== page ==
In addition to writing my own journals for the Assignment Sheet feature on The Digital Journalist, I also edit and do the layout for submissions from other photographers. A frequent contributor is CNBC Staff Photographer Mark Neuling. He has a wonderful journal on Assignment Sheet this month. He had covered an assignment in Palo Alto, CA about the day the Apple iPhone went on sale, and wrote to ask if I was interested in running his experience. He said that he always has a digital still with him and he shot some stuff for his reporter's blog site so he had some still images to go along with his story. It sounded good, and it was.

But, as I was laying it out, I realized that he was missing some very important key shots. I e-Mailed him to let him know that his journal was posted on the server so he could see if there needed to be any changes. I also mentioned my observation about the missing photos. With his permission, I am including my comments as well as his answers. I believe that they will explain my position more than anything else that I have said.


Hey Mark,
Your journal is posted.

Please look it over and let me know if anything needs changing.

Ya did a nice job. But, I have some criticism. Please bear with me and read until the end before you form any judgement.

Your commentary, as usual, was flawless. And, the photos that you supplied were good and there were enough to offer me some choice in laying out. I couldn't use them all and I tried to place the ones that I did use in some sort of context with your story.

What was missing, however, were photos of the crowds surging through the doors when they opened. You mention in your story that there was a log jam created by some of the bloggers who rushed to get in to get shots. These are very important elements that aren't being shown. I would have gotten my ass chewed down to a nub if I missed these shots. Why did you miss them, Mark?

Of course I know why. At those moments you were taping the video action, as you were supposed to.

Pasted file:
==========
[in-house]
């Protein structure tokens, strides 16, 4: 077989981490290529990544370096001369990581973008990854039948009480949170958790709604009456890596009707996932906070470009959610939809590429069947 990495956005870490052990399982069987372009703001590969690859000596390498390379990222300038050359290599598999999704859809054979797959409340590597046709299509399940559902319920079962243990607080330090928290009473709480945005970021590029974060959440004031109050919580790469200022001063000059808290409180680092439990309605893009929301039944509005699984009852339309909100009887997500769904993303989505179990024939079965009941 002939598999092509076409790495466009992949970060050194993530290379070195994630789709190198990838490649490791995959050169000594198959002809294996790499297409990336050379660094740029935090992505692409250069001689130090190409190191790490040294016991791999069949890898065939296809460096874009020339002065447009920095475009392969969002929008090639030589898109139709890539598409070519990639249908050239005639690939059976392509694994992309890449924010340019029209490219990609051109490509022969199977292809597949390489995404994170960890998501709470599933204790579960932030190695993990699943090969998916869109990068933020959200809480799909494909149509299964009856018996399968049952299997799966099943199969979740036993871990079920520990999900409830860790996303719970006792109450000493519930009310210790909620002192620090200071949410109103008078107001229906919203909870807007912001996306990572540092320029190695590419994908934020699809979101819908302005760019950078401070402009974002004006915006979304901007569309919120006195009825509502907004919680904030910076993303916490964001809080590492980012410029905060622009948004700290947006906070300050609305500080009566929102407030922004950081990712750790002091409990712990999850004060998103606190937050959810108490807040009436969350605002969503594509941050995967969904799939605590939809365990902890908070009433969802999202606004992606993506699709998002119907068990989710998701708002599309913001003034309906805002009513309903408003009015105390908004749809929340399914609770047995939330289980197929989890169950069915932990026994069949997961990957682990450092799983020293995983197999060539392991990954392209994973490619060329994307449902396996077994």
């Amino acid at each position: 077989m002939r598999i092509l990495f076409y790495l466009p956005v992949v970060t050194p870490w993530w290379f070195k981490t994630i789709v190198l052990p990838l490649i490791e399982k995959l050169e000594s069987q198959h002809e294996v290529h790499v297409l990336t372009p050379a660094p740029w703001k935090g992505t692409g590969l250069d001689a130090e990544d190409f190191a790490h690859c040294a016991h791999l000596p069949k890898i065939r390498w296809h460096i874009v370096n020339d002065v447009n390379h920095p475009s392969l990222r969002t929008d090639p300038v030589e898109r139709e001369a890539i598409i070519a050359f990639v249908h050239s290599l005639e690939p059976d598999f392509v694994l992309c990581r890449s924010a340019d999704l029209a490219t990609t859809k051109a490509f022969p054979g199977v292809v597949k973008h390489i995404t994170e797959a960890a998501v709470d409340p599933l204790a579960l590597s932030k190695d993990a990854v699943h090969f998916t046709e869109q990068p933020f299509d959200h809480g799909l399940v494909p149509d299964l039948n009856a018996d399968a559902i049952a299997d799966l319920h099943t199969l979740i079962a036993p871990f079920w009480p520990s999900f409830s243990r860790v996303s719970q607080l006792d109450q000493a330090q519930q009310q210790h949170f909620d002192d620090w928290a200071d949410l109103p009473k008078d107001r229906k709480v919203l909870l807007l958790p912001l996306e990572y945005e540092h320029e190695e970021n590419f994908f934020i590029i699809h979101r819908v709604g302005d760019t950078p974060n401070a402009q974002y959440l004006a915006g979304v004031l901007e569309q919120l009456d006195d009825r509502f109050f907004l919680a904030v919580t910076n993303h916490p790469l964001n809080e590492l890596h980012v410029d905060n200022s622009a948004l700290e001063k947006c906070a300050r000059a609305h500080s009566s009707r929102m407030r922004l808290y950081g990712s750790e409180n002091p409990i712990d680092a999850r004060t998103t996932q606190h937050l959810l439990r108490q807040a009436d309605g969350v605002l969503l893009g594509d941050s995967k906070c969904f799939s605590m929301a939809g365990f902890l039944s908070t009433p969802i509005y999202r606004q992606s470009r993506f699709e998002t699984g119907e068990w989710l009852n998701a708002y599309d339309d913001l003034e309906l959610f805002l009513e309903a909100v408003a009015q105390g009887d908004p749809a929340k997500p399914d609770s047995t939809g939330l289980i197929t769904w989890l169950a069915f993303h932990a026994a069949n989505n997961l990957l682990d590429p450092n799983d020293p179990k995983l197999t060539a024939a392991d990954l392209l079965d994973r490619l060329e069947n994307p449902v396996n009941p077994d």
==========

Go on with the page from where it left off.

I hope that you understand that I am not being critical of your work. First and foremost, you are a videographer. You did what you are paid to do, and I am certain that you do it very well.

The point that I am trying to make is the utter impossibilty of the Platypus theory to which everyone is now beginning to ascribe. One photographer wearing two hats.

I recently ran across a former associate of mine; a staff photographer at Newsday who was covering an event that Barbara and I attended. He told me that every photographer on the staff had been issued a small video camera and they are all mandated to take stills and video on every assignment they cover. The paper will no longer buy still cameras. When their old Nikon d-2x's wear out, they figure on having the new video HD cameras with improved resolution and they will take frame grabs for the paper and the paper's web site.

The powers that be just don't understand the concept that there are two diametrically opposed mindsets involved in shooting video and stills for news and when push comes to shove, as it did in your case with the iPhone, something is going to come off second best. How can it be anything else?

What do you think?



Ricardo -

Two little fixes.

The caption for the very last photos should be "It is".... as opposed to "Itis"

And the copyright at the end should be 2007.

Other than that looks fine to me.

Now about what do I think? I think you should write an article using that email to me as an outline for your story.

Good gawd - when they opened that store it was crazy, a true cluster if ever there was one. If my camera had of left my shoulder it would have been all over, and I would have had one very ticked off reporter to answer to. Once we were in the store I barely stopped rolling as we we had to shoot b-roll, get interviews, got Steve Jobs and get ushered out by PR. Time to shoot stills - ya gotta be kidding me.

Jack of all trades master of none. As the great rabbi said - "You can't serve 2 masters."

Can't say I wasn't surprised about your observation because I made the same one. Glad to see you still got that story-telling eye.

But TV pays the bills.